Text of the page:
The US space agency has successfully put a new probe in orbit around Jupiter, the BBC reports.
The Juno satellite, which left Earth five years ago, had to fire a rocket engine to slow its approach to the planet and get caught by its gravity.
A sequence of tones transmitted from the spacecraft confirmed the braking manoeuvre had gone as planned.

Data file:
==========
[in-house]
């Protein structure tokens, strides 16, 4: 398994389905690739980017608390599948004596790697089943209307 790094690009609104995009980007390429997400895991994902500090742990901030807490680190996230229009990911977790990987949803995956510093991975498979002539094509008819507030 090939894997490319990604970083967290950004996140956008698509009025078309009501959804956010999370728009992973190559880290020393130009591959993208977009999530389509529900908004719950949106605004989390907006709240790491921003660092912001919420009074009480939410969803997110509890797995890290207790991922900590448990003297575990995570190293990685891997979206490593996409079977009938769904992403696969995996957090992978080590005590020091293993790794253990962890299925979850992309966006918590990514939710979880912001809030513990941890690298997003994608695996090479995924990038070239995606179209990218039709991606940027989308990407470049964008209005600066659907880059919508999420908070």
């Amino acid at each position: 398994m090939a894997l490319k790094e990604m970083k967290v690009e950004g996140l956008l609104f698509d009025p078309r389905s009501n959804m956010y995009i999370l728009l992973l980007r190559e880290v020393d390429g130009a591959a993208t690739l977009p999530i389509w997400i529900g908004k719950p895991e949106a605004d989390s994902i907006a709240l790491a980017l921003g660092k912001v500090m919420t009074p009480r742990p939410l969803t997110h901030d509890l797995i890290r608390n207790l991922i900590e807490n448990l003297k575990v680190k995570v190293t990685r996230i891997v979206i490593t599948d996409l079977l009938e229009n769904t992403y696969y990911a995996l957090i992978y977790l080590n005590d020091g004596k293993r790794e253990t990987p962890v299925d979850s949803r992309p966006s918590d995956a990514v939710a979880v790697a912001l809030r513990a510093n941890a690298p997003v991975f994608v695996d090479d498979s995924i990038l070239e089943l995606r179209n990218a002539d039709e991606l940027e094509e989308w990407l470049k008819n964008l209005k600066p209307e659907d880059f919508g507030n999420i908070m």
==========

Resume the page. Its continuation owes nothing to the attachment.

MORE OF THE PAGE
Receipt of the radio messages prompted wild cheering at Nasa’s mission control in Pasadena, California.
“All stations on Juno co-ord, we have the tone for burn cut-off on Delta B,” Juno Mission Control had announced. “Roger Juno, welcome to Jupiter.”
Scientists plan to use the spacecraft to sense the planet’s deep interior. They think the structure and the chemistry of its insides hold clues to how this giant world formed some four-and-a-half-billion years ago.